Nonsense, says Simon Jenkins, in a good column. Excerpt:
Above all, back comes the maxim, know your enemy, in this case understand Russia. Putin’s revival of the oldest paranoia in his nation’s history, of continental encirclement, was bound to follow defeat in the cold war. The US’s breach of understandings reached in the 1990s between Russia and an enlarged Nato by proposing to locate military installations in Poland and the Czech Republic was as provocative and militarily useless as could be imagined. Russia’s “retargeting” of its missiles and withdrawal from the Conventional Forces in Europe treaty were comparatively mild responses. It is not surprising that Putin should also counter with his energy weapon. Hence his pipeline deal with Kazakhstan and Turkmenistan, and Gazprom’s partnership with France and Italy rather than the US or Britain.
Putin regards London, with some justice, as like pre-Castro Havana, an open city awash in the laundered loot of Yeltsin’s privatisations, draining the new Russia of investment and talent and giving refuge to people he sees as tax-dodgers and thieves. This he will have to lump, and perhaps make Moscow a less vulgar and dangerous place in which young Russians can make an honest rouble. But when someone in his apparat orders the killing of an emigre in a London restaurant, the British government cannot just ignore it.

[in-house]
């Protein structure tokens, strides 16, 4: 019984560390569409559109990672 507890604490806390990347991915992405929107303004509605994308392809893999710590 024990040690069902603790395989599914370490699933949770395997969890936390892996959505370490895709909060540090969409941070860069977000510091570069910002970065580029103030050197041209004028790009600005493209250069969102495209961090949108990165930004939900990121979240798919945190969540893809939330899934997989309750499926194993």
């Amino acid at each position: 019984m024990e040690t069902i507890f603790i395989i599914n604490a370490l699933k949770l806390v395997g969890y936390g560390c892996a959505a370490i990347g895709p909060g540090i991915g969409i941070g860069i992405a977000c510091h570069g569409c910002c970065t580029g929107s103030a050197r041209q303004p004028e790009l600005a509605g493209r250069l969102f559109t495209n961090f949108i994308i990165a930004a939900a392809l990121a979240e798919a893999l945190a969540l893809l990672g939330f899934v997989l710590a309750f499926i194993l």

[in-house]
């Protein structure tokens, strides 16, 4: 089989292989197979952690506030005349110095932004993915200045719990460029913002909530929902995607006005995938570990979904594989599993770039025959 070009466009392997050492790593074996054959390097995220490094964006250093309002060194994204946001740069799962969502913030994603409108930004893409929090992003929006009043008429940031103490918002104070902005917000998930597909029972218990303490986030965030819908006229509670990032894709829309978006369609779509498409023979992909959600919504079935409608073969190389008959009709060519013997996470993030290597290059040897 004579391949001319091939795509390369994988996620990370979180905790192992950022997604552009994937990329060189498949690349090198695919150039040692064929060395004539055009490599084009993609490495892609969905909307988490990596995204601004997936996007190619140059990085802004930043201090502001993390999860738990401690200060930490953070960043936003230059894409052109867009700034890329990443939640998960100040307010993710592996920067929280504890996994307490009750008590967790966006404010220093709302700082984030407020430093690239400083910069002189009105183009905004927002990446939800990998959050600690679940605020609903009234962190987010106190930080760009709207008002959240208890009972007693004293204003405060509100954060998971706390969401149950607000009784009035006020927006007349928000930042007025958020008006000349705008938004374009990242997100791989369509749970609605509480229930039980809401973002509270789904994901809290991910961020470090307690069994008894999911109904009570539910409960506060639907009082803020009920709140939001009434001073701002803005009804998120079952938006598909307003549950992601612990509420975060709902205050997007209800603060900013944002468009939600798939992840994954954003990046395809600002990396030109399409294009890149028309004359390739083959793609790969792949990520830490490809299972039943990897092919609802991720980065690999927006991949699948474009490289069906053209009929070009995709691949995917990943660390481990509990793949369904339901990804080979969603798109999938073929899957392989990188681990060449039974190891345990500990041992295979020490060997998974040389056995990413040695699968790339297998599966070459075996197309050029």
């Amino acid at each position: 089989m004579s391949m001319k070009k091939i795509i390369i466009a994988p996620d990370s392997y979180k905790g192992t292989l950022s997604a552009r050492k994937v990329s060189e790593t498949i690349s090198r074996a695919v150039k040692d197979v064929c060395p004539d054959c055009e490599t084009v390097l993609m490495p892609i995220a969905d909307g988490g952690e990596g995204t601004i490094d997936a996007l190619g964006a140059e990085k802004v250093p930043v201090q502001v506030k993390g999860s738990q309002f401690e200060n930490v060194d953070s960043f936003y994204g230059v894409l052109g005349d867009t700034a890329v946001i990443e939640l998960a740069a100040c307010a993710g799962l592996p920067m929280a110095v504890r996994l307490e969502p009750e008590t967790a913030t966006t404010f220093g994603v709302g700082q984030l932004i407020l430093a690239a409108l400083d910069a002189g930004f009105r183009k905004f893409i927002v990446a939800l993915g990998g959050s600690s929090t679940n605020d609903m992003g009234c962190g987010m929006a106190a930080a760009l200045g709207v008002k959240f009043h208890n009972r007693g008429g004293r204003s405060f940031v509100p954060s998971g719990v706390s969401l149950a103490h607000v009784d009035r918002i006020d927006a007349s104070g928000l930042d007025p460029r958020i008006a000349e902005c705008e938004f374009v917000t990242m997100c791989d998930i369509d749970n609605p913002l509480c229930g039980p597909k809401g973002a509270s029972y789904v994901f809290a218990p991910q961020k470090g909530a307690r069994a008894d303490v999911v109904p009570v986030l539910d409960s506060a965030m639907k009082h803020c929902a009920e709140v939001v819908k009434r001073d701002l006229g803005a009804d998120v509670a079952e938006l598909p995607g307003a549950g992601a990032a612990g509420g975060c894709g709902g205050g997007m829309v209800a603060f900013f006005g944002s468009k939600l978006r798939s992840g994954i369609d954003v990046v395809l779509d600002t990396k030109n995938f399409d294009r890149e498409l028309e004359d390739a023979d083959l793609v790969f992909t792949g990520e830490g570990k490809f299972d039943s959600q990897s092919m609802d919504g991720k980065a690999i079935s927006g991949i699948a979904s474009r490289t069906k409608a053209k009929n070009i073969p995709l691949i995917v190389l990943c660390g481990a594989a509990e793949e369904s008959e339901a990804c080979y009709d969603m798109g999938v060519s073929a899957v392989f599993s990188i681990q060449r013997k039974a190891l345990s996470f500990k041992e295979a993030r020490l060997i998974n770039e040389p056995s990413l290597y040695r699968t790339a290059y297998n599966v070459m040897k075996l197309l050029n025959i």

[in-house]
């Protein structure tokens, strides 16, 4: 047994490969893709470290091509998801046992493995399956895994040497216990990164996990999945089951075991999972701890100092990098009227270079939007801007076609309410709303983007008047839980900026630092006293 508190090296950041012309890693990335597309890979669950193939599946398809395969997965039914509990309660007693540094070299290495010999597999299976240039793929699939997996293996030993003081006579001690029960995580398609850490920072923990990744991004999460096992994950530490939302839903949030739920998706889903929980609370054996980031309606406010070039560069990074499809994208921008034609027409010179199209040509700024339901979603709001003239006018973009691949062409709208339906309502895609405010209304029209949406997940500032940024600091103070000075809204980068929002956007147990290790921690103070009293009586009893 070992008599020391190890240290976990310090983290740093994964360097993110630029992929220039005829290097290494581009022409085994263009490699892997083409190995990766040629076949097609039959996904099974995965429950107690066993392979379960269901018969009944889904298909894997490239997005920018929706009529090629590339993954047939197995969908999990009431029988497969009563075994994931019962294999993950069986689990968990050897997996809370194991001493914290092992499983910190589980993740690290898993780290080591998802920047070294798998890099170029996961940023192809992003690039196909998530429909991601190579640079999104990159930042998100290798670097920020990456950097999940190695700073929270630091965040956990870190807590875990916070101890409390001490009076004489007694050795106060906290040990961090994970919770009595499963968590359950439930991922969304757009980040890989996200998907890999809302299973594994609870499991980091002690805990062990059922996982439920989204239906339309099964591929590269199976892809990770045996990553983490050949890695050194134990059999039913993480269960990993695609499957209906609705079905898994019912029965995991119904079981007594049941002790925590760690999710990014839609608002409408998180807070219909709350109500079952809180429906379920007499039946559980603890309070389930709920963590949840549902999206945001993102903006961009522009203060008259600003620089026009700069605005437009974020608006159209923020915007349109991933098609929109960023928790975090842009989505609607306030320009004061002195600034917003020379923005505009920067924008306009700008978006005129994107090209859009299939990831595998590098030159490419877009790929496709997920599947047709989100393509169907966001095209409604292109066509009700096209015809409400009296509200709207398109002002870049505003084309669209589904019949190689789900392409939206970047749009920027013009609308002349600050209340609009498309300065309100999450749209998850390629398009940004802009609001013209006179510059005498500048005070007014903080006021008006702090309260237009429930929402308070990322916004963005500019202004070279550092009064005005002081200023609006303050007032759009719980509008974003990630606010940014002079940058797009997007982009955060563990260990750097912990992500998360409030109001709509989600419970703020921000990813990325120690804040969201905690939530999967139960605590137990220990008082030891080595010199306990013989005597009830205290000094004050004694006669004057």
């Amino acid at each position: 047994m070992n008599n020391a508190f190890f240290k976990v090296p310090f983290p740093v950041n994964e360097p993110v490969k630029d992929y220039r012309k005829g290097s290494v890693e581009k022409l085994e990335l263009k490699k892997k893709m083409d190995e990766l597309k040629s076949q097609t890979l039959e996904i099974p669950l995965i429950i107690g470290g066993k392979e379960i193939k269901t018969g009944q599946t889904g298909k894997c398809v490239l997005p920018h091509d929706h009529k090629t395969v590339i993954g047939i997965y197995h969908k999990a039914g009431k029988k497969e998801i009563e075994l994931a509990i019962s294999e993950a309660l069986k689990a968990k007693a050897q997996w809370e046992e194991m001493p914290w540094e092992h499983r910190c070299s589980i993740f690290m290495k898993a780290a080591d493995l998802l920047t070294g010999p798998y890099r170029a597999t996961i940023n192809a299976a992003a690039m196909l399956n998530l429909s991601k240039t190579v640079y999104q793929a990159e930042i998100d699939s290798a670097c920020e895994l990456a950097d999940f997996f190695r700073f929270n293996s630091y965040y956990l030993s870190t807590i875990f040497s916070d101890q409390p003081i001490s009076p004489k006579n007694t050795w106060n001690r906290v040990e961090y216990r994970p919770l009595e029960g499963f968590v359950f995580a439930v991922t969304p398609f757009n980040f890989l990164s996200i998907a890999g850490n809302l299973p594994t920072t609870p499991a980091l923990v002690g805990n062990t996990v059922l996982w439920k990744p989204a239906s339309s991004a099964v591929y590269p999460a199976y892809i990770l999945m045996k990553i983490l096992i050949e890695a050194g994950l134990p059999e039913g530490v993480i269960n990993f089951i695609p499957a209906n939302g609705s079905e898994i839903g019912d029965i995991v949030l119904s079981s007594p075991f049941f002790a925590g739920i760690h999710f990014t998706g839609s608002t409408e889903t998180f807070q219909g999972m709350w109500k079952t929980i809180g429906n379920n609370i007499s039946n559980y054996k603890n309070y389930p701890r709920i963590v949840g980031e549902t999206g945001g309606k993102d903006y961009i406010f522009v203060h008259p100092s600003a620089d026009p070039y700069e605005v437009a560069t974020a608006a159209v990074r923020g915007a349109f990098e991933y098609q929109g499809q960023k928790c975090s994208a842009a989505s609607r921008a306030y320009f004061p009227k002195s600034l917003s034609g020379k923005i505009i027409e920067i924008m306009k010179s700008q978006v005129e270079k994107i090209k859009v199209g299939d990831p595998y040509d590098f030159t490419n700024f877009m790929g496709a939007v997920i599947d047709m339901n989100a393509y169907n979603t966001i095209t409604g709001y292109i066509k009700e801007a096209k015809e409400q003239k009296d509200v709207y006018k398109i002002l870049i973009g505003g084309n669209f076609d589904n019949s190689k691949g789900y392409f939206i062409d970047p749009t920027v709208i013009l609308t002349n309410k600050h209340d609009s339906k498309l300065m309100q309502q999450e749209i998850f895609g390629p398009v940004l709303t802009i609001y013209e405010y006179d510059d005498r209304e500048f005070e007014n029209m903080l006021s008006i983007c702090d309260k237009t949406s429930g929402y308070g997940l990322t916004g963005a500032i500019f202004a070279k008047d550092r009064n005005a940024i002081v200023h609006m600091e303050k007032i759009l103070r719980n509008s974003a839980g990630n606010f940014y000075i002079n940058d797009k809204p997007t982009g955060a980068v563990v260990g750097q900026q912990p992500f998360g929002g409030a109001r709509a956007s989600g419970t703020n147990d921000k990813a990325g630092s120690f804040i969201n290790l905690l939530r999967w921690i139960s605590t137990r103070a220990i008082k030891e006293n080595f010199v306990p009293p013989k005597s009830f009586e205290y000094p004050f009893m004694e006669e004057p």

Such low-key tit-for-tat “bad relations” can presumably continue indefinitely, since it is hard to see how they might degenerate to military confrontation. Besides, there will soon be new rulers in Moscow and Washington -as there is a new and enigmatic one in London. A surface hostility can be stable, if that is what the pride and prejudice of the parties require for their internal political status. Or it can be superseded by a realisation of some shared purpose…